is attached to a feature/attribute vector

, and a label . The presence of node labels indicates that we are assuming a supervised learning situation. We define by the neighborhood of a node , i.e., the set of nodes connected to by an edge. The primary concept behind GNNs is that each node in the graph represents an abstract concept, and edges represent the relationship between these concepts. Therefore, the node’s features should correlate with its neighboring features, defining a state (or hidden node representation) for each node [17].

Traditionally, each GNN layer is composed of a function that aggregates information from the neighborhood of each node , forming an intermediate vector , and a second function that combines this value with the current node representation , which in turn goes through an activation function before being output [17, 11]. Formally, this process can be defined as:

(1)
(2)

By convention, the first hidden representation of each node is its feature vector,

[13]. Figure 1 shows how the structure of a GNN is generated. Given the graph represented in part (a) of the figure, which has 4 nodes and a feature vector associated to each of them, an intermediate representation is generated ((b) in the figure). In this representation, for each node, the neighborhood information generates the intermediate vectors according to the process described in Eq.  1. The third part of the picture (c) shows the GNN itself, where each layer corresponds to an update of the state of the feature vectors of the current node.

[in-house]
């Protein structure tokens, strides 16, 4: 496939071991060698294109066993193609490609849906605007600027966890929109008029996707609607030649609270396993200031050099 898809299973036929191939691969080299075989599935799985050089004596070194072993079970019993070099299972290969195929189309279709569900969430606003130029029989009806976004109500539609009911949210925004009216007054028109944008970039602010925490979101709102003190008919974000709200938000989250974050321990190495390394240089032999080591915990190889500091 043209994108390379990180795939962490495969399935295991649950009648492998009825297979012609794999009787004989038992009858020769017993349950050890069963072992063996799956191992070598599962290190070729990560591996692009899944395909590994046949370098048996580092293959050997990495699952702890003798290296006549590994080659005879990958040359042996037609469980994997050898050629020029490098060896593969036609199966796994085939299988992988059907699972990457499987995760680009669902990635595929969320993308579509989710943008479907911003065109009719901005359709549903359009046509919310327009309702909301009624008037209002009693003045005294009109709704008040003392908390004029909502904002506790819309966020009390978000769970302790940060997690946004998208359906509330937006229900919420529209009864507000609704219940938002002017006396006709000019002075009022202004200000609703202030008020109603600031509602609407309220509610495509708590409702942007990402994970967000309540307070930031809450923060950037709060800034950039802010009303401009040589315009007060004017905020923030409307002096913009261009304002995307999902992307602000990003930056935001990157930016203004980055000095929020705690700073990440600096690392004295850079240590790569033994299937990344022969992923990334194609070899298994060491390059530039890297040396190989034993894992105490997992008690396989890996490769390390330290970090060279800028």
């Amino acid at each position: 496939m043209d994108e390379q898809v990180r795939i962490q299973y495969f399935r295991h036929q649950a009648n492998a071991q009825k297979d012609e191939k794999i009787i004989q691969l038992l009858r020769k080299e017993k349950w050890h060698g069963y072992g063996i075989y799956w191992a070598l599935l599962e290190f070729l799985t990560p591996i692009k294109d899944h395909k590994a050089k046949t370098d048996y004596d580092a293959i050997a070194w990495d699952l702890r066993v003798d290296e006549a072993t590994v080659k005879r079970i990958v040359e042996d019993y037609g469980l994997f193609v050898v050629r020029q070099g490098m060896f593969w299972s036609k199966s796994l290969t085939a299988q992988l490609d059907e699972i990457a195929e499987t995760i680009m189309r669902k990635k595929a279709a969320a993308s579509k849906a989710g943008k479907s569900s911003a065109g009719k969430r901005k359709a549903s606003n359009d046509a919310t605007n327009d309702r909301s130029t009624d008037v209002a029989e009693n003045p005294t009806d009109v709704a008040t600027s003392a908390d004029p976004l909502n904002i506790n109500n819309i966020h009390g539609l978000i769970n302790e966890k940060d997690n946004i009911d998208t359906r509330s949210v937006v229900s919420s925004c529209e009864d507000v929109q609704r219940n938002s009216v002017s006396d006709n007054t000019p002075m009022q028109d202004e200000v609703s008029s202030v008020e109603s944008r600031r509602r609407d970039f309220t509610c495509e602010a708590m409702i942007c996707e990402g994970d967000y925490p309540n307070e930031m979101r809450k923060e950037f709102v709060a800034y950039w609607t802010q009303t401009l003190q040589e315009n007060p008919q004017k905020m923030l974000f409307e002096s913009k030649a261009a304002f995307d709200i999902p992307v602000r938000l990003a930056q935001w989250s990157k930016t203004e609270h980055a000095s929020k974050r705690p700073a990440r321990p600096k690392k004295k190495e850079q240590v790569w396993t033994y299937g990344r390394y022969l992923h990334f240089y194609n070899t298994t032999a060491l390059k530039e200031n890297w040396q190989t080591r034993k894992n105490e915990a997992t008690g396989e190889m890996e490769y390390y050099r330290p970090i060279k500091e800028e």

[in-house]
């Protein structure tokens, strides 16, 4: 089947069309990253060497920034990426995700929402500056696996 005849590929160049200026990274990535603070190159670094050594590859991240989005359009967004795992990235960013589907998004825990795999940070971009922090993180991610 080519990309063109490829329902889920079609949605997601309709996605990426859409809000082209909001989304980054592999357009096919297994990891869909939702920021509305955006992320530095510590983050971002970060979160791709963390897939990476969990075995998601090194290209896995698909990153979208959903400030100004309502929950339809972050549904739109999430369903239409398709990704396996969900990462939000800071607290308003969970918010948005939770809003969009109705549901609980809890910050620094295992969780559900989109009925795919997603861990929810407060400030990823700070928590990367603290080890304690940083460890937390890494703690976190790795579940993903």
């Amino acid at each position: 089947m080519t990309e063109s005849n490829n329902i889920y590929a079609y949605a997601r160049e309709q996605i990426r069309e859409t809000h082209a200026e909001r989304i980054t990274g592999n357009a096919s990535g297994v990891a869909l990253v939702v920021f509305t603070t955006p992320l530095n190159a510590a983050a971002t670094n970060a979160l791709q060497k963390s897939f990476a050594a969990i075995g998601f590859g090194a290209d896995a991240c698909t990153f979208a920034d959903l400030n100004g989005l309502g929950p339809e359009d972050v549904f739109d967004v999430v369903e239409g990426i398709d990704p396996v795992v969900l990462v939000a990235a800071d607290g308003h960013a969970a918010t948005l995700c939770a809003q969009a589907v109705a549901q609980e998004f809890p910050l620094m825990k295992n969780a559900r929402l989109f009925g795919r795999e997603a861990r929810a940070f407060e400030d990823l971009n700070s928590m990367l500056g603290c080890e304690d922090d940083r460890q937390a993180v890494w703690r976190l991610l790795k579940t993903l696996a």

In this work we consider undirected graphs and a one-hop neighborhood for each node, which means that only features from a node’s direct neighbors are considered in aggregation. There are many options of aggregation and activation functions, and other mechanisms can also be added to this standard GNN architecture. These components choices are the main subject of this paper, as detailed in Section 4.1.

Figure 1: Structure of a GNN, adapted from Scarselli et. al. [17]

3 Related Work

NAS is considered the current challenge in automating machine learning algorithms, after the success of automated feature engineering [8]. Famous NAS works can be roughly split into two categories: Reinforcement Learning (RL) [26, 4] and Evolutionary Algorithms (EA) [16]. It has been shown that both types of methods are able to find models that perform better than hand-crafted engineered ones, but Real et al. presents empirical proof that EA-based and RL-based methods are able to find equally well-suited models in terms of performance, with EA-based methods finding less complex models in less overall time [8, 16]. Our idea is to adapt and employ NAS methods to the task of finding a good GNN model for large-scale graph embedding, whereas in previous works, the tasks of interest were mostly image classification and object detection.

To the best of our knowledge, NAS has not yet been largely explored in the context of GNNs. GraphNAS [9] is one of the few that uses RL to find feasible architectures for the node classification task. The authors define a search space composed of sampling, aggregation and gated functions, which can be extended to account for hyperparameters. Auto-GNN [25] follows the same line of work, exploring RL and a similar search space to GraphNAS.

Figure 2: Macro Search Space GNN Layer Example

4 Methodology

The problem of NAS in GNNs can be formally defined as follows. Given a dataset – split into training and validation sets and , respectively – and a search space of Graph Neural Architectures , capable of generating a GNN with an architecture with its own set of hyperparameters , the goal is to find the model with the highest expected accuracy on , when its parameters are set on , setting the following bi-level optimization problem: